Here are a few observations from recent trips to Zuccotti Park and various marches I’ve been on, including last Saturday when the Occupy movement went global with, the Washington Post reports, rallies in “more than 900” cities in Europe, Asia, Africa, and the United States. Having been at many demonstrations in my life, here’s the strangest and perhaps the most striking thing I’ve noticed: I have yet to see a single counterdemonstration, or even a single counterdemonstrator. Not one. Nor a single sign expressing disapproval, outrage, or upset with the Occupy Wall Street movement. This, believe me, is not normal for protests. Talk about expressing the will of the 99%!

    And the earliest public opinion polls reflect this. According to an Ipsos poll, a startling 82% of Americans have heard of the movement, striking percentages are following it with some attention, and — according to TIME magazine — 54% of Americans have a favorable view of it, only 23% an unfavorable one. Perhaps this shouldn’t be surprising in a country in which 86% of those polled believe “Wall Street and its lobbyists have too much influence in Washington,” or in which median household income fell by 6.7% after the Great Recession of 2008 was officially declared over (9.8% since it began).

    America once had a political culture captivated by hype promoting the belief that America was the exception among nations. “[W]e are America; we are the indispensable nation. We stand tall and we see further than other countries into the future, and we see the danger here to all of us,” as Madeleine Albright once stated. Americans ‘knew’ that America is the richest, greatest most powerful country in the world. They knew these beliefs to be true because they were part of America’s common sense, its civic religion, its collective identity. Affirming America’s self-conceit was a conspicuous feature of the Reagan Revolution. Indeed, the Reagan Revolution might have been labeled the “Reagan Renewal.” Reagan, it was thought, restored America’s belief in itself, in its destiny. America became America once again (yet, see this!) during the Reagan administration. Achieving this affirmation of an atavistic American nationalism was Reagan’s greatest political victory. And he had the scalps that seemingly paid for his claims about his America.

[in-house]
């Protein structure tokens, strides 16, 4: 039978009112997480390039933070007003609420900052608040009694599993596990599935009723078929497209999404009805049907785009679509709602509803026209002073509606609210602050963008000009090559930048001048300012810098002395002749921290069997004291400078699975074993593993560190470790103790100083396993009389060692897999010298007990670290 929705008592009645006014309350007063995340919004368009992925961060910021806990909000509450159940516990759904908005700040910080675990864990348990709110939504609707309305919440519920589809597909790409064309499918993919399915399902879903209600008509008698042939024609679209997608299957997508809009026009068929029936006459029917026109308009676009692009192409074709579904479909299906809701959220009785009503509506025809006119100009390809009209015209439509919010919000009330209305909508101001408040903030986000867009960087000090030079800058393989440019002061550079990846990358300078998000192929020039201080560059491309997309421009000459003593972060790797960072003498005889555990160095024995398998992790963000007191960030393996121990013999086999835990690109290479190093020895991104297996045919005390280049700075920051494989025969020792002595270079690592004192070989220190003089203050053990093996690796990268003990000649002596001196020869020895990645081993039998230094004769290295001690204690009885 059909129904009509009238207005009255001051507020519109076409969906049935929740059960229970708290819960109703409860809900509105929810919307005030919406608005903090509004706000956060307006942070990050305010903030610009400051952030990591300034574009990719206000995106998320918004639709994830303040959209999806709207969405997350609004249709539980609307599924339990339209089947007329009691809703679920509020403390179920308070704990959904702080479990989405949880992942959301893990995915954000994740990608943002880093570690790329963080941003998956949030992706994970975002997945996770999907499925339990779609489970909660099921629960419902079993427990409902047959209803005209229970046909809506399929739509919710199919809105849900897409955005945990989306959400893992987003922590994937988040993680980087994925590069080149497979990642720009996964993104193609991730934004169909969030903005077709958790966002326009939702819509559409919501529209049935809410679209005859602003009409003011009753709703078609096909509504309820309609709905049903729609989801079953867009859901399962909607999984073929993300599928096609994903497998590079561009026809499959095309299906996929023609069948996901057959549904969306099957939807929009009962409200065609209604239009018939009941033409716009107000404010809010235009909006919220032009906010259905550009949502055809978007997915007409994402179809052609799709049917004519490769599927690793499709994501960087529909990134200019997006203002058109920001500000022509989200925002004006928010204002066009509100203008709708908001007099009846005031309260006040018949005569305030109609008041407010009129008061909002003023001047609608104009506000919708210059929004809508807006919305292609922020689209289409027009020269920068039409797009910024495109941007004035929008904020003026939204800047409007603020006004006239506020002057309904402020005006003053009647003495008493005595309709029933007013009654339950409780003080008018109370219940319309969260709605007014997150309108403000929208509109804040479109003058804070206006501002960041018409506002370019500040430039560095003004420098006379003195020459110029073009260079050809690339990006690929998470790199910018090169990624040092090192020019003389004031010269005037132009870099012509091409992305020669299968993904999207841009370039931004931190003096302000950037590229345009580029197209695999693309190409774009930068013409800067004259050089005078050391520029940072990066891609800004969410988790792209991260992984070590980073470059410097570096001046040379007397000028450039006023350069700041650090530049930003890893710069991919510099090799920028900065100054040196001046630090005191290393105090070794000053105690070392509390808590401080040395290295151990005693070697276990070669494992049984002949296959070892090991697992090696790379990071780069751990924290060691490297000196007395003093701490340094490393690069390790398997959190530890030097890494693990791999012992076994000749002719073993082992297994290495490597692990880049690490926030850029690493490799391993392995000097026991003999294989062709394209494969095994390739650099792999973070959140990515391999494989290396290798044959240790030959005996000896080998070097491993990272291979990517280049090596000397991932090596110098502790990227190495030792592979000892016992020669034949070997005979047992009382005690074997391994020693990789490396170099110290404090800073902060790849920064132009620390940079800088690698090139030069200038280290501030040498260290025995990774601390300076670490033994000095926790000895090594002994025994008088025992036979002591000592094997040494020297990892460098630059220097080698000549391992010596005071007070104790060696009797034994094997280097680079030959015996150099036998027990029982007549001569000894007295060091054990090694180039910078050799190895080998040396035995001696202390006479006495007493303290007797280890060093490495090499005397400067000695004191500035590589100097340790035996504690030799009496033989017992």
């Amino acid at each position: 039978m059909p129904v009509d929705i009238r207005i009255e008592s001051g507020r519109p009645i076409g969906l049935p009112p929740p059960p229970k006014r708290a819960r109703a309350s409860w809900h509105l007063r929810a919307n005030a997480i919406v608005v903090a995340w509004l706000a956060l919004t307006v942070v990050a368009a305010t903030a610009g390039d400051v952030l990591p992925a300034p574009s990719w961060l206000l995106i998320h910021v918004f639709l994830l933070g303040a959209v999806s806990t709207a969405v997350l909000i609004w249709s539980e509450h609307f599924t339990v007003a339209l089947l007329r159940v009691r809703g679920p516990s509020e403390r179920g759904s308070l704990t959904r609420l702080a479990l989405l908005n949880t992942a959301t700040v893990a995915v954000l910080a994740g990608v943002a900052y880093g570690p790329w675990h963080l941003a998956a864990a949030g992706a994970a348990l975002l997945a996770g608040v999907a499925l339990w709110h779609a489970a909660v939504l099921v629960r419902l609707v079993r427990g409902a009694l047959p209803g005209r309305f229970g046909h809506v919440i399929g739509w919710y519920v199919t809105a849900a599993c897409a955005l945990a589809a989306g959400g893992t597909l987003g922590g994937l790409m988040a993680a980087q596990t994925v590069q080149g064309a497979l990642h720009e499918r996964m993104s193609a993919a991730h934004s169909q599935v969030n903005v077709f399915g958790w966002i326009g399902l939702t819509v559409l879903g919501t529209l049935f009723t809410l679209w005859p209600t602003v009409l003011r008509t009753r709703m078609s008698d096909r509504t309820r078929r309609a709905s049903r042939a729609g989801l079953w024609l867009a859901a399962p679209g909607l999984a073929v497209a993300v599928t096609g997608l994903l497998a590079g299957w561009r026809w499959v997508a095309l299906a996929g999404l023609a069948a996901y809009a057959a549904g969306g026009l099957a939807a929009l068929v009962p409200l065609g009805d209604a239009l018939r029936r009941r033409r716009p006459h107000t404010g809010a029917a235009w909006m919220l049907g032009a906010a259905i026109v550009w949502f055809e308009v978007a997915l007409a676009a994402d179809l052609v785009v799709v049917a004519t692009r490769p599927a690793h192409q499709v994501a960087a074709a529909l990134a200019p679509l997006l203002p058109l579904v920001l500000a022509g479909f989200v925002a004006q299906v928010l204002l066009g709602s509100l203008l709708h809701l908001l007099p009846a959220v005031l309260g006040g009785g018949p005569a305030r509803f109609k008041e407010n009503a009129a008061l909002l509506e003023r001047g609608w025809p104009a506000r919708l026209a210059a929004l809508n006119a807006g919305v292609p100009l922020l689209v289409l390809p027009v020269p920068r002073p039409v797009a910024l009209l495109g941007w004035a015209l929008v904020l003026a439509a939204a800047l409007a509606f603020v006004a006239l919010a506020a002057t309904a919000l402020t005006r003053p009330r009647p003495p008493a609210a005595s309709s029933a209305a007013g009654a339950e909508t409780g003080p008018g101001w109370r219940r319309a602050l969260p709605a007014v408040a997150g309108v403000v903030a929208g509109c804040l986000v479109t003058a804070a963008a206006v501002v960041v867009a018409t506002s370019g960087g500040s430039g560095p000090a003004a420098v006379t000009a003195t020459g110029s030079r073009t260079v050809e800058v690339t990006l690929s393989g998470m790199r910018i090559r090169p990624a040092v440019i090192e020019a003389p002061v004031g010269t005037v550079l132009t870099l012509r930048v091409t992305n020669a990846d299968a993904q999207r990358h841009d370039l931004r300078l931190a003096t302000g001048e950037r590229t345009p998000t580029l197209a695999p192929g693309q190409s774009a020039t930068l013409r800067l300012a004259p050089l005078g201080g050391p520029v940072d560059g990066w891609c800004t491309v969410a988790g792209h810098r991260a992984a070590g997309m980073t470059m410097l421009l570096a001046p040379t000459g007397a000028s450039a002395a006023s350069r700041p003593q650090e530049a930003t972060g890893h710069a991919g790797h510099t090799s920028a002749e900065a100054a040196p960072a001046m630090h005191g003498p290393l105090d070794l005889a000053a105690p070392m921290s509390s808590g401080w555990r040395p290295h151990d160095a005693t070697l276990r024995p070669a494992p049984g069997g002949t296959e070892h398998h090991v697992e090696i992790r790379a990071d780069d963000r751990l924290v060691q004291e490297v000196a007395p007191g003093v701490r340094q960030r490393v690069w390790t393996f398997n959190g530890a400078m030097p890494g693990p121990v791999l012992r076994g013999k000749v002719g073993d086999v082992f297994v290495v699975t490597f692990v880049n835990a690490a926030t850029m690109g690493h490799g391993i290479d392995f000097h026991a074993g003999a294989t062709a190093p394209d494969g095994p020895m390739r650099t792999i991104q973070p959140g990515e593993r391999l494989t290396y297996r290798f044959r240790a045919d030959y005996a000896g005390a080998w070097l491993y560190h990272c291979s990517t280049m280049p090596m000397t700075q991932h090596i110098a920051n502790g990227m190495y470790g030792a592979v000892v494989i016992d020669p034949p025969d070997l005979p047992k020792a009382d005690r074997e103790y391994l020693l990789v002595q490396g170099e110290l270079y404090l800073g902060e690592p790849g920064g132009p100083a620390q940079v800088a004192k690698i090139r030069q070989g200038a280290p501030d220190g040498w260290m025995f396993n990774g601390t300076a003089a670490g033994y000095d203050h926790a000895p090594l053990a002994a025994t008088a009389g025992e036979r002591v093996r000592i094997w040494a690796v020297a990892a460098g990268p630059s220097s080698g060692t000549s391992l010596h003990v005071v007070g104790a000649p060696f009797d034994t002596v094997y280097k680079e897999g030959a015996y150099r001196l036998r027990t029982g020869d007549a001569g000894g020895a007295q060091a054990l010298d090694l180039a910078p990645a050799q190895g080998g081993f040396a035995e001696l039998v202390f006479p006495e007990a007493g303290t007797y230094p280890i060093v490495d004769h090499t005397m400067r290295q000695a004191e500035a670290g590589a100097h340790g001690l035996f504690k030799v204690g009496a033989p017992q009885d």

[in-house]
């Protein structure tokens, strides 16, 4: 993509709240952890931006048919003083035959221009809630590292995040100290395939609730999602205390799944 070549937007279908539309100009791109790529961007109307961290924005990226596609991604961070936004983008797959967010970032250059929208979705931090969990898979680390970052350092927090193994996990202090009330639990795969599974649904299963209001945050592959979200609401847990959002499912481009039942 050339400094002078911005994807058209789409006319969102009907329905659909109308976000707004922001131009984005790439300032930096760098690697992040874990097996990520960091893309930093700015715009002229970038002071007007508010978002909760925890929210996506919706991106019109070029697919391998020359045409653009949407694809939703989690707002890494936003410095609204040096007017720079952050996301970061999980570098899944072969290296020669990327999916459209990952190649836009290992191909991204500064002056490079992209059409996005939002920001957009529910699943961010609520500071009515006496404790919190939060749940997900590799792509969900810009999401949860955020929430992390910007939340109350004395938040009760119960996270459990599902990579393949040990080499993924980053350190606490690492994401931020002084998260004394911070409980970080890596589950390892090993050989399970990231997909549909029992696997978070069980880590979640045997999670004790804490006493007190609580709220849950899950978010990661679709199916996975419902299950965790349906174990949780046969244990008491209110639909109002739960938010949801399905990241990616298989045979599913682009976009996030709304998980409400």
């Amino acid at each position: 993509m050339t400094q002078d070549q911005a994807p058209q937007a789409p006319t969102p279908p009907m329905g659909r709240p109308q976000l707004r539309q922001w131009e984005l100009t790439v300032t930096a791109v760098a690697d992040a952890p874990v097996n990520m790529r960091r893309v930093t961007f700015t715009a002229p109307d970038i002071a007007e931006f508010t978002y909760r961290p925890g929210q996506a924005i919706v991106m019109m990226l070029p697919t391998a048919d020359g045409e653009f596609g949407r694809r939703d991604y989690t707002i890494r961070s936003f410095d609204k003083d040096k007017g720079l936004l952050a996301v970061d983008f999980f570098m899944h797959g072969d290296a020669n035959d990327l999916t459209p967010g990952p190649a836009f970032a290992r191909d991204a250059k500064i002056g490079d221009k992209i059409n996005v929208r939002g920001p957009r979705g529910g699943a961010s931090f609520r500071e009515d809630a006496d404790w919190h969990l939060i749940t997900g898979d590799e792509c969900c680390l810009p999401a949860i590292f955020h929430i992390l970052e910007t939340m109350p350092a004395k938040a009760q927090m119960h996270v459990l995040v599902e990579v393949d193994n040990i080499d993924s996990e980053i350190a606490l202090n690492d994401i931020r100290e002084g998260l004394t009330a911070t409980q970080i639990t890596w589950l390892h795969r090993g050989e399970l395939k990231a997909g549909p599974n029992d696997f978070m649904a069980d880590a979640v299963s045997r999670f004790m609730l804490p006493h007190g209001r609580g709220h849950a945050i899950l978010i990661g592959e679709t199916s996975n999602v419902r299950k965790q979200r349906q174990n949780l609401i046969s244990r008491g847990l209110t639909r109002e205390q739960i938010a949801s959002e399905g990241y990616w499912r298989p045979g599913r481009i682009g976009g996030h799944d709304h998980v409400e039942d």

Today, however, a belief in American exceptionalism is faltering, slowly but surely. The audience receptive to a crude but seductive Americanism shrinks accordingly. In other words, Americans are learning the truth about the Reagan Revolution. They are learning that it was anything but “Morning in America” in 1984. They are learning that they were conned, that decades of Reaganism in practice has undermined their security and the future their children must face. They are grasping these truths because the American economy now threatens their way of life.